Funny how things change. A bookworm was once simply a collective noun for bugs like silverfish and linoleum beetles that inhabit and devour pages in books, but it became an idiom for someone who studies or reads them more than normal.
Some of the 450 people who walk into the City of Victor Harbor Public Library daily and cast their eyes over the 350-plus items – not to mention their access to the tens of thousands with their one library card that covers all across the state – fall into this category.
These days community libraries are internet and tech savvy, and they’re no longer run by the feared Broomhildas of this world demanding we ‘shush’. They’re incredibly friendly, and gawd, we heard someone laugh the other day, albeit quietly, gazing in the humour section, the third shelf, fourth aisle.
Another amusing change happening here on Friday, March 23 is, instead of reading a book, learning how to write one. The workshop – Secrets of Writing and Publishing – is presented by the Friends of the Victor Harbor Library.
One answer to the point is simply don’t expect to make a lot of money publishing a book.
Maryanne McGill, who is president of this group with a committee of 19 (some joke that at meetings it takes longer to write the ‘present and apologies’ than conducting the ‘general business’) agrees that the overwhelming reward for writing a book is being consumed by the passion for writing.
The workshop will feature Wendy Altschwager, a self-publisher, Phillip Ellison, who will deal with structuring a book, Joan Sanford, a publisher involved in local history, and Jeanette Squires, who will run a creative writing session. It costs $5 to meet costs including morning tea.
Importantly, the workshop again highlights the fact our biggest regional library, which last year celebrated its 10th anniversary since moving from the Coral St precinct is more that just a reading room.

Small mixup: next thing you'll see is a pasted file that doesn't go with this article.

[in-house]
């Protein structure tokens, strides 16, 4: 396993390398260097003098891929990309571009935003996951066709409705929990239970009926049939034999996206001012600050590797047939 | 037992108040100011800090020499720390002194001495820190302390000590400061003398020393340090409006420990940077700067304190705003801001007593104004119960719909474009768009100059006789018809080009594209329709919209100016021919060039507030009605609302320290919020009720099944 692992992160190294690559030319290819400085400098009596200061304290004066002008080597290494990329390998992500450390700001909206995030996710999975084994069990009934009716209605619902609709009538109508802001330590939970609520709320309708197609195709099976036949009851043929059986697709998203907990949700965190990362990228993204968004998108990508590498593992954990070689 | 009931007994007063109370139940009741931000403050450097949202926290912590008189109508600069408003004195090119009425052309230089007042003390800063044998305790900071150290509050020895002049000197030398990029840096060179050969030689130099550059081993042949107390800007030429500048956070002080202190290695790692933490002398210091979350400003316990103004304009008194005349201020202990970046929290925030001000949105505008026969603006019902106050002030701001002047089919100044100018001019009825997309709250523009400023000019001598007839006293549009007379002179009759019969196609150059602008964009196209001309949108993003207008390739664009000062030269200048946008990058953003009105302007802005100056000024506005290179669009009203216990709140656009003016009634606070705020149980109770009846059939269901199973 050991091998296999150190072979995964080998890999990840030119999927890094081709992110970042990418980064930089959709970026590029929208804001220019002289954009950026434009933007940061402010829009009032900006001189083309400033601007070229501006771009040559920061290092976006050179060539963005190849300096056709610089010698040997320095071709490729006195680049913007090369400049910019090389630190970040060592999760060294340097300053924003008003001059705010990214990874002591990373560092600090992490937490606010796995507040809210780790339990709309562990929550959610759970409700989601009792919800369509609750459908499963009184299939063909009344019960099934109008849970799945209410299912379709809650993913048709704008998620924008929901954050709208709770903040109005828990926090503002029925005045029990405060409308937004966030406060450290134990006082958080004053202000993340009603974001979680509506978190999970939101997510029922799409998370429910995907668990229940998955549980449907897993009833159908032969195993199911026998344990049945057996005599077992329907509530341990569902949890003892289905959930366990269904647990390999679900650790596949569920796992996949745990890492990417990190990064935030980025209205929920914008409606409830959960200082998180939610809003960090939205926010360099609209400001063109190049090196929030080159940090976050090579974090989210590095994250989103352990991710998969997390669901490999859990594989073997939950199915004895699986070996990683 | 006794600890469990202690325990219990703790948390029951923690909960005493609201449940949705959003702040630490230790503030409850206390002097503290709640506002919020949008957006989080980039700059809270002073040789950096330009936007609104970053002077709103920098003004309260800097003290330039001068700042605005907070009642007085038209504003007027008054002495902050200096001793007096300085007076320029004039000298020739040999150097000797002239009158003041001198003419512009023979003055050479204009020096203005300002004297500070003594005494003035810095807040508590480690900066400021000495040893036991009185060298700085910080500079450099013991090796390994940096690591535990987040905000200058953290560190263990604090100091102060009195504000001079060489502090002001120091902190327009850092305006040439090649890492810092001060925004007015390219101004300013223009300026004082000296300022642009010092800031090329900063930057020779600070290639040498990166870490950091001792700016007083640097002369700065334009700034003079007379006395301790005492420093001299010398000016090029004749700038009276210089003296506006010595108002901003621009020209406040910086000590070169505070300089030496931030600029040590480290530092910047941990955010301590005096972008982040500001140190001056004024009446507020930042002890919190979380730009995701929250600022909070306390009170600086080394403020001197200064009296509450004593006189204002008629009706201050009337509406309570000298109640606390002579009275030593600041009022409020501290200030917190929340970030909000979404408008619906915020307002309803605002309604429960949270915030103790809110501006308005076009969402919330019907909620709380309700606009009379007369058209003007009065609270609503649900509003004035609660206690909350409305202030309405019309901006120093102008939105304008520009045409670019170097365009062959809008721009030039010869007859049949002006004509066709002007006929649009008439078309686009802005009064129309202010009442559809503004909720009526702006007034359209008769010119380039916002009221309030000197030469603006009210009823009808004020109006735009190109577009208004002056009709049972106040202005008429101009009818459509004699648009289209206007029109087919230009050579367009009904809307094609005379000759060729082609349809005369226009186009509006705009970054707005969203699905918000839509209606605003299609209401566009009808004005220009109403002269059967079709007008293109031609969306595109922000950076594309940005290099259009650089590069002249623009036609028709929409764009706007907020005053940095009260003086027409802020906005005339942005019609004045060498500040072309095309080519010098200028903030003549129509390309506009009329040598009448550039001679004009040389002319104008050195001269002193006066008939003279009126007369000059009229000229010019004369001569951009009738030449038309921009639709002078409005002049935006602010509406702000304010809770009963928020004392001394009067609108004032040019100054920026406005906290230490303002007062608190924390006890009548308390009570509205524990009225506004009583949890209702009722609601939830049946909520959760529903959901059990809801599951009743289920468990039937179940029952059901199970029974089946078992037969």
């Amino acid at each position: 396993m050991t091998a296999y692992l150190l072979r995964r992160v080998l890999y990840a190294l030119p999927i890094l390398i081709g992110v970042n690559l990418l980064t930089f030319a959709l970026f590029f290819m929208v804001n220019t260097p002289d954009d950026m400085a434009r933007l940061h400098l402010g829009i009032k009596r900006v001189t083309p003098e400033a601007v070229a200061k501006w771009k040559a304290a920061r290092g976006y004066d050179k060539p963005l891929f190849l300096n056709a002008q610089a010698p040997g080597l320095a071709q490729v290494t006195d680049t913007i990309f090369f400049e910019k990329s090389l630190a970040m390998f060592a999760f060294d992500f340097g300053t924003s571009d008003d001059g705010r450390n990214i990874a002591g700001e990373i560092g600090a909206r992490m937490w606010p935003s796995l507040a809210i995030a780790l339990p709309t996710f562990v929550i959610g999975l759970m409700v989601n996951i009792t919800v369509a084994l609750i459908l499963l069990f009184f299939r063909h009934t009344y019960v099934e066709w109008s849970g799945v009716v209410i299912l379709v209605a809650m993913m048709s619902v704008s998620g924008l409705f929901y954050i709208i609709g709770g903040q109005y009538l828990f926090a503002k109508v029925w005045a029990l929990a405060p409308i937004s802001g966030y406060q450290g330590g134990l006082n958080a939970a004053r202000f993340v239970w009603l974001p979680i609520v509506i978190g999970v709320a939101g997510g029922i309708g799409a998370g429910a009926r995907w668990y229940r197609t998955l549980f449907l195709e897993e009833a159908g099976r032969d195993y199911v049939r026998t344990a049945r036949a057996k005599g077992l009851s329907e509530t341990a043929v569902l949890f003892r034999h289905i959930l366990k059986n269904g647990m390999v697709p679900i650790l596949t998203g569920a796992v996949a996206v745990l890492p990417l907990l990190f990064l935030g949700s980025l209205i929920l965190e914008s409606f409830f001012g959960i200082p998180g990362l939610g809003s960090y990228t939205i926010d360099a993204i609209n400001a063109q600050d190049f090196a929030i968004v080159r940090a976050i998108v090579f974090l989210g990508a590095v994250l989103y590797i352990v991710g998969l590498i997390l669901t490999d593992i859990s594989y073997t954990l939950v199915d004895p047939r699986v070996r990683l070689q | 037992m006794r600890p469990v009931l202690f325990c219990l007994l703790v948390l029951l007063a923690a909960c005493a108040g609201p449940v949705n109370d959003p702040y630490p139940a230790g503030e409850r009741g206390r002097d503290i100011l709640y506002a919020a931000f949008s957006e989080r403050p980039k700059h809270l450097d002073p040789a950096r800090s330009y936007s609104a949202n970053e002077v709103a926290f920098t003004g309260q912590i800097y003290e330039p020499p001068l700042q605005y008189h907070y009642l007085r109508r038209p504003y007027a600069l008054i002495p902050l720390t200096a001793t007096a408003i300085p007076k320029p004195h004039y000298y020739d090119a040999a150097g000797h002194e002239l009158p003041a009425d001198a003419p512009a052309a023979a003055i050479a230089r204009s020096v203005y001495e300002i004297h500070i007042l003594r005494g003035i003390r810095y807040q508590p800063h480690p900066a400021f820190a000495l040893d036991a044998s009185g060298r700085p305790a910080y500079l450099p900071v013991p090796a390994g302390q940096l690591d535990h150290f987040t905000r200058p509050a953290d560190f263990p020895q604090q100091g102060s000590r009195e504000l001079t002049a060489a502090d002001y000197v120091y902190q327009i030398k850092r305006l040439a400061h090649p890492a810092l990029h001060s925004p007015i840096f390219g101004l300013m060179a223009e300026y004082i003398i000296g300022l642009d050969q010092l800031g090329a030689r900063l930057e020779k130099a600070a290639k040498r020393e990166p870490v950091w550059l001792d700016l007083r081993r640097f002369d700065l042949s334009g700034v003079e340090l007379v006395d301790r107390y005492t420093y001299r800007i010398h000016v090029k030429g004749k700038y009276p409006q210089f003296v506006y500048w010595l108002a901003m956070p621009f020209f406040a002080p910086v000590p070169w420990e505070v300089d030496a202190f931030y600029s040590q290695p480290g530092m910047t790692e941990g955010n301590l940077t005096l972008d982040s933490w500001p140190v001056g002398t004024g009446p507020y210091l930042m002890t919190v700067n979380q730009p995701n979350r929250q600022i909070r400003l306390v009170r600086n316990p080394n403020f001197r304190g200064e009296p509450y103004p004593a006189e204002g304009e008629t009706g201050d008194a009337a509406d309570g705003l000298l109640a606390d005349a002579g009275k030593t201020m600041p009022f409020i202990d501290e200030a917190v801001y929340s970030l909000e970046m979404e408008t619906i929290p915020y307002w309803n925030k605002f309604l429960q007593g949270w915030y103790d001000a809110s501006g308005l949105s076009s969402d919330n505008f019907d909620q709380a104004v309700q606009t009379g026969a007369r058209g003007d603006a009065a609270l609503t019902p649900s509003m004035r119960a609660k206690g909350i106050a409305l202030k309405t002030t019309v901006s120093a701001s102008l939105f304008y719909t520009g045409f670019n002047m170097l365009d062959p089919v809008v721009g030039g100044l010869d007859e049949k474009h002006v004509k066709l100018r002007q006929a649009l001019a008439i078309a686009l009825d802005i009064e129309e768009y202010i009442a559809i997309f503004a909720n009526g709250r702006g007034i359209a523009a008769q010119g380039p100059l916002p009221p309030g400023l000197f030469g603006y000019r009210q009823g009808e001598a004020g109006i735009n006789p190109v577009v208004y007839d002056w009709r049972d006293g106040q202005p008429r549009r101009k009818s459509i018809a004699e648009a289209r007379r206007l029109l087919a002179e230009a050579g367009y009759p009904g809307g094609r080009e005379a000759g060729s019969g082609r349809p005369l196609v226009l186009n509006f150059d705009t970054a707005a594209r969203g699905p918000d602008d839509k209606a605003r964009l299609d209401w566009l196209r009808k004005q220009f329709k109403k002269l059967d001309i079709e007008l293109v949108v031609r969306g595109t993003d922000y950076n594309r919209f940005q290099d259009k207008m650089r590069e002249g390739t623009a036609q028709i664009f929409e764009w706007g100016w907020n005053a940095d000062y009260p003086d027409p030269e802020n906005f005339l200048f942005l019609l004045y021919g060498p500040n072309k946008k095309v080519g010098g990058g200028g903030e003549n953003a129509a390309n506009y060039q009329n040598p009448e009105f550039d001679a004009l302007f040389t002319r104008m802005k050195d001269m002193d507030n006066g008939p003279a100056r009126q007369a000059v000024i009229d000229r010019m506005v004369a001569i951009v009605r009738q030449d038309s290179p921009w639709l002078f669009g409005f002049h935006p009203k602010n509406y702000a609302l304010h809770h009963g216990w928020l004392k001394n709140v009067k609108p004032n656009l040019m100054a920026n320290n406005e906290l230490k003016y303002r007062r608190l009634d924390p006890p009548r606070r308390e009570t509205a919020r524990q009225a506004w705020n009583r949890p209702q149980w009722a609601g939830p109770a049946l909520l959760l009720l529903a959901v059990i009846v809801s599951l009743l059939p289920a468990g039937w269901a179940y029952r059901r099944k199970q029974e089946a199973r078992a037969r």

According to Vicki Hutchinson, who six months ago assumed the role as library and records manager for the Citry of Victor Harbor, supports the fresh approach to modern-day libraries with the one-card-for-all system and a need for electronic and audio materials to support the traditional printed resources.
“Libraries all the state have moved into the modern era,” Vicki said. “People also come in and tell you stories from all walks of life. The learning is shared.”
Libraries were also renowned for having an older clientele, but according to Vicki there are more young families than ever accessing the facilities.
The Friends of the Victor Harbor Library group has made a significant contribution to the development of the library within the City of Victor Harbor Council complex. A key vision has always been raising funds for improvements, and relatively recent evidence of success is seen with a $10,000 refurbishment of the children’s play-reading section, and $7000 on enhancing the local history section.
Maryanne said a pending challenge was raising funds to create new resources for a family history or genealogy section.
“Part of our function is helping to fund what our library does, and physically helping and providing occasional needs for the members and the public to interact. The library tells us what it needs and we work closely together.
“Our library has become much more than a place of books; it’s a wonderful community centre. The numbers of toddlers here on a Wednesday morning is growing, and it’s an ideal opportunity for young parents to interact.
“And yes, the term bookworm is still relevant even though our library has numerous audio, iPad and DVD resources.”
Among the most dedicated bookworms are, of course, the Friends of the Victor Harbor Library, which has raised more than $100,000 over the past decade. Much of the income has come from the two-day sales of hardly-used books offered in the council chambers.
You are welcome to discover what’s happening at your library 9.30am-5pm Monday, Tuesday, Thursday, Friday, from 10am-6pm Wednesdays, and 9am-noon Saturdays. Maybe there is a book on why they don’t open 9.30am-5pm every weekday.